News On 6 and Associated Press
NEW YORK -- The stock of American Airlines' parent company plunged to lows not seen since 2003 on new fears that the carrier was headed for bankruptcy protection.
The stock dropped on a combination of news and speculation by Wall Street analysts that the only way American can return to profitability is to use the bankruptcy court to cut its costs. The news included a gloomy outlook for the global airline industry and an announcement last Friday that 129 American pilots retired.
Shares of AMR, the parent company, closed at $1.98, down more than 33%.
Stocks for the entire U.S. airline industry have fallen 40 percent for the year.
Morningstar airline analyst Basili Alukos was among those advocating that American seek bankruptcy protection.
"For a long time, I've thought that the company has been at a disadvantage," Alukos said in an interview.
Alukos said without going through bankruptcy, he doubted that American can bring its labor or debt in line with the lower costs competitors have. American is the only major airline that has lost money this year, losing $286 million in the second quarter alone.
"It's been a tremendous overreaction today in my opinion," said Ray Neidl an airline specialist with the Maxim Group. "American does have big problems to solve, but they have plenty of time to do it."
The airline in a statement said bankruptcy "is certainly not our goal or our preference. We know we need to improve our results, and we have a sense of urgency as we work to achieve that."
The airline is expected to end the third quarter with a healthy $4.3 billion in cash reserves, but in a note to investors Monday morning, Alukos said the airlines still "may not be able to satisfy all of its future commitments on its current fiscal trajectory. We are placing AMR under review as we reassess the company's ability to remain solvent."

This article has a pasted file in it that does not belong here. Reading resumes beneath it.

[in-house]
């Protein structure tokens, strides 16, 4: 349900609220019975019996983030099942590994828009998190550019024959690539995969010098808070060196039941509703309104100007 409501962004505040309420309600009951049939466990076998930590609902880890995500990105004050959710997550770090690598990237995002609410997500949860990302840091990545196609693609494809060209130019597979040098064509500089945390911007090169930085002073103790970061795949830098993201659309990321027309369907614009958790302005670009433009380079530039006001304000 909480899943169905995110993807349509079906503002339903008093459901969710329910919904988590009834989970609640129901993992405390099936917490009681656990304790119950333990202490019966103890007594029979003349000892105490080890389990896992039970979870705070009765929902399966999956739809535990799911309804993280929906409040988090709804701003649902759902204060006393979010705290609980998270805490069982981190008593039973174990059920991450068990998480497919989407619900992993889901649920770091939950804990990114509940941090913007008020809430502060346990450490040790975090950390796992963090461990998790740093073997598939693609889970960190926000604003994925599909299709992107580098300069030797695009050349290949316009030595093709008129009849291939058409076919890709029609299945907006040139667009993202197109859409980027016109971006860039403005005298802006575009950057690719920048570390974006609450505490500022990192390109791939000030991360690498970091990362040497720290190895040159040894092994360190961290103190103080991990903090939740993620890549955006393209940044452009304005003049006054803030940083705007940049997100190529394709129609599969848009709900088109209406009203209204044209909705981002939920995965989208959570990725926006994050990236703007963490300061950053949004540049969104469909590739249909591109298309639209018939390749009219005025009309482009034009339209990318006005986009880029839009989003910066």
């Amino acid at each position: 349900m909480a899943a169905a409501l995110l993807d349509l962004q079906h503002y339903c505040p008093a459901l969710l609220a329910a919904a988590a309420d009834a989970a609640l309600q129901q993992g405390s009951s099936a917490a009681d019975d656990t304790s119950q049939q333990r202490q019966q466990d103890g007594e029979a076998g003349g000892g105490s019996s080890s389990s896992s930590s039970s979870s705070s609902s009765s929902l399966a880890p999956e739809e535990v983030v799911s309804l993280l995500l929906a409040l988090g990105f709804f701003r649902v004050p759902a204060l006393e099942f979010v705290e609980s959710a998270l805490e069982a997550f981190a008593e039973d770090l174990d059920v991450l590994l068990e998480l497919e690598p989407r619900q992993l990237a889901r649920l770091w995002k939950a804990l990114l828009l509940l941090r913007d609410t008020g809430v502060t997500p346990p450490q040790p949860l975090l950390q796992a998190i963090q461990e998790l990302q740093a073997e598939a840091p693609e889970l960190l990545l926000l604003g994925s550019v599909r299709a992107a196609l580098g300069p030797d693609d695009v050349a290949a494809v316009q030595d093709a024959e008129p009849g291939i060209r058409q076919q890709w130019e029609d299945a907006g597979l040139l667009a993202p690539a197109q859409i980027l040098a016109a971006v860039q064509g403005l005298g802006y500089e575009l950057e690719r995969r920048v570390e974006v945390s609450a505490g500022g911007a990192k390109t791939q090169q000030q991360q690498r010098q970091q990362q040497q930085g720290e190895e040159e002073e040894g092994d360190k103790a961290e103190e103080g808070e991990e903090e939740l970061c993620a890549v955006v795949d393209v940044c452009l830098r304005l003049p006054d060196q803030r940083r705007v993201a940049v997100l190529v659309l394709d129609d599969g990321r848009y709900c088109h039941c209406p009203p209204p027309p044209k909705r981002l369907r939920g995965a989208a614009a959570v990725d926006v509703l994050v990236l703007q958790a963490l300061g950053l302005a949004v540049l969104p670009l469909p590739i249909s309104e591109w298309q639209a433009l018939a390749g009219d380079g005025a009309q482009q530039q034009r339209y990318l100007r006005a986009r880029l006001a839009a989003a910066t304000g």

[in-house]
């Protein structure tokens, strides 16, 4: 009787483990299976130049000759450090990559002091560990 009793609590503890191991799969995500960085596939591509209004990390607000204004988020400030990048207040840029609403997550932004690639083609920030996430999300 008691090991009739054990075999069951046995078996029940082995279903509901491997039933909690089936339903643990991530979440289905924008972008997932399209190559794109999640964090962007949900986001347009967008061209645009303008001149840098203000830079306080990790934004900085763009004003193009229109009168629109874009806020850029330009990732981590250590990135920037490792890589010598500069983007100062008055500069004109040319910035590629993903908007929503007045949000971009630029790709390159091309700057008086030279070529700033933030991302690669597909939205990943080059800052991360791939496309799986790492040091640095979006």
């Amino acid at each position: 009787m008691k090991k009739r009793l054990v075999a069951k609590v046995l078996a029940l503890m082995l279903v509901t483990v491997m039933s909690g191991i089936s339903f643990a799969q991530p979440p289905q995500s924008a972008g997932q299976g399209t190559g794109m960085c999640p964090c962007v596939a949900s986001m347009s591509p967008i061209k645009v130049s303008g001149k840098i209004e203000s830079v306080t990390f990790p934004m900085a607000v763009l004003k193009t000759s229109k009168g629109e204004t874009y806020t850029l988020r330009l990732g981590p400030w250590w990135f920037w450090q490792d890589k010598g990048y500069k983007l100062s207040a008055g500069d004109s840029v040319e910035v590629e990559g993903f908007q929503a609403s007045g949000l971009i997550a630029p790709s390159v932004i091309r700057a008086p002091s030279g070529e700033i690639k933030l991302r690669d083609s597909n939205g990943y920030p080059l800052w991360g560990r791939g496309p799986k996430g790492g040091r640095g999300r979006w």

As of June 30, AMR had about $9.77 billion in liabilities.
Other factors leading to Monday's stock plunge were:
David J. Bates, president of the pilots union for American dismissed that notion, saying the retirements have nothing to do with the health of the airline.
"A lot of it is pure economics," Bates said.
A provision in the pilots' retirement benefits allows them to lock in the value of some of their investments going back 60 to 90 days, so pilots who retire now can avoid this summer's stock market slump.
Bates reiterated his confidence in the company's finances saying, "I don't see any immediate liquidity concerns."
Not everybody sees the airline heading to bankruptcy court.
"Management has indicated time and time again that they have no interest in filing," said Helane Becker, an analyst with Dahlman Rose.
While most major U.S. airlines filed for bankruptcy protection early last decade, American chose to avoid restructuring. It also avoided a reorganization when fuel prices spiked and travel declined in 2008 and 2009.